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I have been dating an introverted man who I am very in love with for almost 2 years.  Reading your posts have helped me to be more supportive and understanding to him especially during the times when he needs space.  I just wanted to thank you for your weekly posts and let you know how helpful they are for someone who is in a relationship with an introvert. C.M. on space2live
Your site has saved my sanity and my life. Maybe even my marriage. I work part time and have two young boys at home, my husband is supportive of me but until recently I thought I was going crazy. … Reading your writing not only inspires me to pick up the pen again, but gives me nourishment in the deepest places. I will fight for balance. Everything you write is spot on… And wellness is so incredibly multifaceted.  I was ready to give up hope, but understanding myself through your words is bring…
This is me. This is me from the day I was born. For so long I felt misunderstood and rejected, even by the people closest to me, because they could never understand my need for solitude, and I had no idea how to explain it to them. Even now that I know more about Introversion and have a more informed understanding of my hard-wired need for solitude, it’s still very difficult sometimes to help my loved ones understand this profound craving for time and space all to myself. This is one of the best…
Brenda has truly opened up a space for introverted types on the ‘net, and her self-revelations are always inspiring. Her voice is one I always look forward to. She is one of the writers that actually played a part in my return to writing.  — S.E. of Sunflower Solace Farms
S.E. of Sunflower Solace Farms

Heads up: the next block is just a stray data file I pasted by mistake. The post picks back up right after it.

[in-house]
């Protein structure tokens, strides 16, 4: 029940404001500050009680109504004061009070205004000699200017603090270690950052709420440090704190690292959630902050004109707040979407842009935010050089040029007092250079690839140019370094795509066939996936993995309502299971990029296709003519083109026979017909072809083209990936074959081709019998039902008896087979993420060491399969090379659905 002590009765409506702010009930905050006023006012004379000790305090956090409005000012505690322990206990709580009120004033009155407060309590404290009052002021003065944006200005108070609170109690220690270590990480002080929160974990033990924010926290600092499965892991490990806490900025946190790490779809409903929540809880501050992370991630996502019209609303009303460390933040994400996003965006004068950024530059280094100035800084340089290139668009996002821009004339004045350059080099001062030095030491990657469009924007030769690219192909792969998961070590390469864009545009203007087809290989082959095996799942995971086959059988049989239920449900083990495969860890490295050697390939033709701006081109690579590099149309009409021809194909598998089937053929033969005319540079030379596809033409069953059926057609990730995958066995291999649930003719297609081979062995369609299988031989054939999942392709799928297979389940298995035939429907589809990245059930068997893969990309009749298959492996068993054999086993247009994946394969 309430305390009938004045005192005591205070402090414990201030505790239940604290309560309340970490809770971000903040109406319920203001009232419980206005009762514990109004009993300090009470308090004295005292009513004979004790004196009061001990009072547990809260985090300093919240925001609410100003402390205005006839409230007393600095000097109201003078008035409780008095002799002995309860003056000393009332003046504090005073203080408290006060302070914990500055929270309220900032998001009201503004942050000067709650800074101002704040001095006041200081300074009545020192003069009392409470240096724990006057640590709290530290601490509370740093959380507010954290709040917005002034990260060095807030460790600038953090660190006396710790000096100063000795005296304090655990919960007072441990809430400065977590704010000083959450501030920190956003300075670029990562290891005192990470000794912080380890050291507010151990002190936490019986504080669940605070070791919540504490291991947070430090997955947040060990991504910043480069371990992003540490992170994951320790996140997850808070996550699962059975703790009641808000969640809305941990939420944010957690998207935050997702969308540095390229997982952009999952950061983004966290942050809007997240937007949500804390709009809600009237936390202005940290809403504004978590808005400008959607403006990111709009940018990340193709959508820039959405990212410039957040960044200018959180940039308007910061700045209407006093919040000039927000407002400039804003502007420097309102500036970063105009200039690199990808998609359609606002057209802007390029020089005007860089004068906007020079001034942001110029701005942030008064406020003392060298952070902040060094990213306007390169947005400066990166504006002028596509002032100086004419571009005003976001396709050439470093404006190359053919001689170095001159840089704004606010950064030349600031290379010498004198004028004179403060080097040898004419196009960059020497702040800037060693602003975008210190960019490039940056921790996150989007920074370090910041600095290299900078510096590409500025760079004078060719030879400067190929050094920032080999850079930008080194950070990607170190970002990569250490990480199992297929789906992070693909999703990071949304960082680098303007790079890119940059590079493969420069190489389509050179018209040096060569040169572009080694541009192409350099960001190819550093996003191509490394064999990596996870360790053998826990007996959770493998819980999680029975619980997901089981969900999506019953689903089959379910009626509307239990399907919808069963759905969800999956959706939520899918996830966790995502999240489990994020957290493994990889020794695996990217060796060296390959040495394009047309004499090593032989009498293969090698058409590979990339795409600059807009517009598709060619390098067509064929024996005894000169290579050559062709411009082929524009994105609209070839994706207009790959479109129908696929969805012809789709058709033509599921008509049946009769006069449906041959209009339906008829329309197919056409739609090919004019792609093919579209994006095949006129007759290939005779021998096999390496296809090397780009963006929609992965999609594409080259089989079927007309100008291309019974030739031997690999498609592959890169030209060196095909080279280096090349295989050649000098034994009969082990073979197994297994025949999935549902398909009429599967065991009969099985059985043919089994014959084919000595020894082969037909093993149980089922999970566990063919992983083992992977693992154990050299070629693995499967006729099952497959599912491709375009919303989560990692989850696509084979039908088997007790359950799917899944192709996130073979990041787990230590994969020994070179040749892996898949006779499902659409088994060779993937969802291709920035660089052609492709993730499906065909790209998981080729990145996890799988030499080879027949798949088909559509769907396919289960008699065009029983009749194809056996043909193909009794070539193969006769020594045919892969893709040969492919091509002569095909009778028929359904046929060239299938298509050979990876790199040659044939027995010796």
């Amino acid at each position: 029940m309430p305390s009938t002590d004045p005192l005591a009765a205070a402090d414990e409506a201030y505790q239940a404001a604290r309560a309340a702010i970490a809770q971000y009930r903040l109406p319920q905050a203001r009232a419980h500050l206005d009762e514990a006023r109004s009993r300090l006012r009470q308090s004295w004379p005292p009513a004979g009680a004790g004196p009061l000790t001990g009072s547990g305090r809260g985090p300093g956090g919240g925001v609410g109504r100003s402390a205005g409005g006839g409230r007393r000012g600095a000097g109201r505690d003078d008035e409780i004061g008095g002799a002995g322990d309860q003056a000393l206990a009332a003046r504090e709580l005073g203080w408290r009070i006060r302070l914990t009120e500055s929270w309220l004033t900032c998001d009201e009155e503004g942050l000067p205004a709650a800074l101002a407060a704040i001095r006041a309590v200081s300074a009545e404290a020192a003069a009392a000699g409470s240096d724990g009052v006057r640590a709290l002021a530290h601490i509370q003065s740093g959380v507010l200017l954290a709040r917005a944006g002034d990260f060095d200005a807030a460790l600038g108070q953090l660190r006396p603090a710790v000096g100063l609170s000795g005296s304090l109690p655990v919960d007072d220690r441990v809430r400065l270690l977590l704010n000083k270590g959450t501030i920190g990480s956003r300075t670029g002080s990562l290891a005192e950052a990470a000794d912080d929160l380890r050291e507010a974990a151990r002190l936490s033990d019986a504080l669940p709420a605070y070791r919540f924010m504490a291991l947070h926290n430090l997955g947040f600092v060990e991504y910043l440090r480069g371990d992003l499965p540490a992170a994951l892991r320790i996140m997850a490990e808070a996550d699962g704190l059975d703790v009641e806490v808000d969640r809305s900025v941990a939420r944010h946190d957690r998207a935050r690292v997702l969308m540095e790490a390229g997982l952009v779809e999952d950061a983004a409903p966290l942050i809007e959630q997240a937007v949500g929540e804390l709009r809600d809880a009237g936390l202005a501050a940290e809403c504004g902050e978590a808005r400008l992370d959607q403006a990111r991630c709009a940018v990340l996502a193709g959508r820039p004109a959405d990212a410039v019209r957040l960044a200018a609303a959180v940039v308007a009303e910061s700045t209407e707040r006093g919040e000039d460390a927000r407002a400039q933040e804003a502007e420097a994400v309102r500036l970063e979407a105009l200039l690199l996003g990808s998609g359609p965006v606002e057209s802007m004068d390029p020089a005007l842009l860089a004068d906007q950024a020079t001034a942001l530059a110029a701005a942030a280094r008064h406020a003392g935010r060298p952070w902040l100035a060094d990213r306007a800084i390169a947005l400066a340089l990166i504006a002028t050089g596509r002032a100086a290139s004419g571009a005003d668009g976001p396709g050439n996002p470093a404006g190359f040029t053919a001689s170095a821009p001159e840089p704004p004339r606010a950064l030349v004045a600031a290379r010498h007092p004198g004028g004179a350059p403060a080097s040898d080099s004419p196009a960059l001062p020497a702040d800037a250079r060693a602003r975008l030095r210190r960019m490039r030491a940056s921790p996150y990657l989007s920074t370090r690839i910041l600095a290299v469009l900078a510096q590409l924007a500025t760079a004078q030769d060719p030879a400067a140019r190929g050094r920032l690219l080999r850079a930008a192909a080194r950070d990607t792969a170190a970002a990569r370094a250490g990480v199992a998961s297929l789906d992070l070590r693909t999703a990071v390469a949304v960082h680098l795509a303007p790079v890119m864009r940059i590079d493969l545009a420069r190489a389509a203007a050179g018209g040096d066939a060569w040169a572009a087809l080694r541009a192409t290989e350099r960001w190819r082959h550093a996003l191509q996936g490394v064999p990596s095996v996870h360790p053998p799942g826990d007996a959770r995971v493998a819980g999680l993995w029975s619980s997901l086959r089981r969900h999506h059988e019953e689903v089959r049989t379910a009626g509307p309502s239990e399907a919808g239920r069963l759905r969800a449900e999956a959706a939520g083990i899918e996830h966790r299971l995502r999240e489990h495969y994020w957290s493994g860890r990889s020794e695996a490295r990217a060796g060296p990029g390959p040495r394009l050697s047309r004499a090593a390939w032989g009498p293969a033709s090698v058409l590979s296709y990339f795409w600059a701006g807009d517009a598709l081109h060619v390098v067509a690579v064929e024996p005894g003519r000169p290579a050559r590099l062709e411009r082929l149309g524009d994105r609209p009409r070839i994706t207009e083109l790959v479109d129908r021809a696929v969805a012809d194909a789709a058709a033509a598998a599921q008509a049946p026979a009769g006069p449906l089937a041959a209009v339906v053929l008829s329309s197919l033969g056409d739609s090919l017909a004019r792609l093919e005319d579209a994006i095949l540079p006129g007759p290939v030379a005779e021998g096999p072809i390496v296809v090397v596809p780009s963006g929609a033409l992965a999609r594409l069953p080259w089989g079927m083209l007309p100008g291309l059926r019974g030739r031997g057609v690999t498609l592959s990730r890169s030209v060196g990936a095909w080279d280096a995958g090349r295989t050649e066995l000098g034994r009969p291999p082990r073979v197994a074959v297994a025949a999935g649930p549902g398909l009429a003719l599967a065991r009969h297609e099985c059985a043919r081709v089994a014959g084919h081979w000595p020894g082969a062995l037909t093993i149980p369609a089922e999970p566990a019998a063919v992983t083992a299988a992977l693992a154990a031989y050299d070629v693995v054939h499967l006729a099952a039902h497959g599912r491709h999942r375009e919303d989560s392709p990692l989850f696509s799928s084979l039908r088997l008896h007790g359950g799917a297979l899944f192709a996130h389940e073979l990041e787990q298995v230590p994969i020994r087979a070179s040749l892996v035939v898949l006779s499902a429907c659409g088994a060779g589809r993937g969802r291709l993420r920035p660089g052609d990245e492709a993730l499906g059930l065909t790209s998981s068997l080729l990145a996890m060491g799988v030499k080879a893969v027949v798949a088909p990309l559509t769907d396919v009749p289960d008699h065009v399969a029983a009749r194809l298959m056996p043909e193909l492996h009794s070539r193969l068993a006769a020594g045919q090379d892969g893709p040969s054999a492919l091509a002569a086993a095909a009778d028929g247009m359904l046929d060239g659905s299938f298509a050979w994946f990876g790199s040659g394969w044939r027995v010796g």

Because of your blog, I know that it is possible for me to have the love that I want one day and that I don’t have to be alone.  — Indepthwoman  on space2live
THANK YOU….. you just summed up my swirling thoughts into something i can read with out everything else in my head meshing with it. I finally feel like i can explain what happens within without getting distracted. I’m an Introvert with ADD and it makes it so hard to explain quite what im feeling sometimes. — M.G. on space2live
Thank you for all the words. You’ve created the magic drug I’ve been looking for all my life. Your blog has transformed my life, and I feel like I am on the brink of a most satisfying fulfilling journey…You’ve made me see everything in a new light. I now feel calmer, able to care better for my toddler, less hateful of people around, and hopeful for my future. I am not so afraid for our marriage anymore. — Shilpa CB
Shilpa CB
BRENDA: thank you SO much! Your advice is exactly what I need to do. I am amazed how much you “get” me after only exchanging a few messages!… Again, I thank you from the bottom of my heart. You’ve helped me more than a year of therapy sessions! – Megan on space2live
I think I want to print out your articles and hand them out as a sort of relationship waiver form. “You want to be my friend?….You are interesting in going out? Here read this first. Sign here to acknowledge that you have read and understand the enclosed material. Thank you.” Seriously. I think it would work. — Guerin Moorman
Guerin Moorman
Your words are my lifeline.  I sit down to your posts and as I read I can feel my acceptance of myself and my needs grow.  Your words validate my feelings about my life, motherhood, relationships and it is something I hold onto.  And during the times when I feel like I am not able to be a mother or a wife or a sister or a friend or whatever someone needs me to be, I go back to your words and find some peace…I send your posts to my husband when I need him to understand that I love him but I need …

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Dislocation and Addiction

woman drinking wine

The precursor to addiction is dislocation. — Bruce Alexander Professor Emeritus of Psychology at Simon Fraser University.

In the quote above, dislocation is taken to mean the loss of psychological, social, and economic integration into family and culture — a sense of exclusion, isolation and powerlessness. In the much quoted book on addiction, In the Realm of Hungry Ghosts: Close Encounters with Addiction” by Gabor Maté MD, it is argued that the historical correlation between severe dislocation and addiction is strong.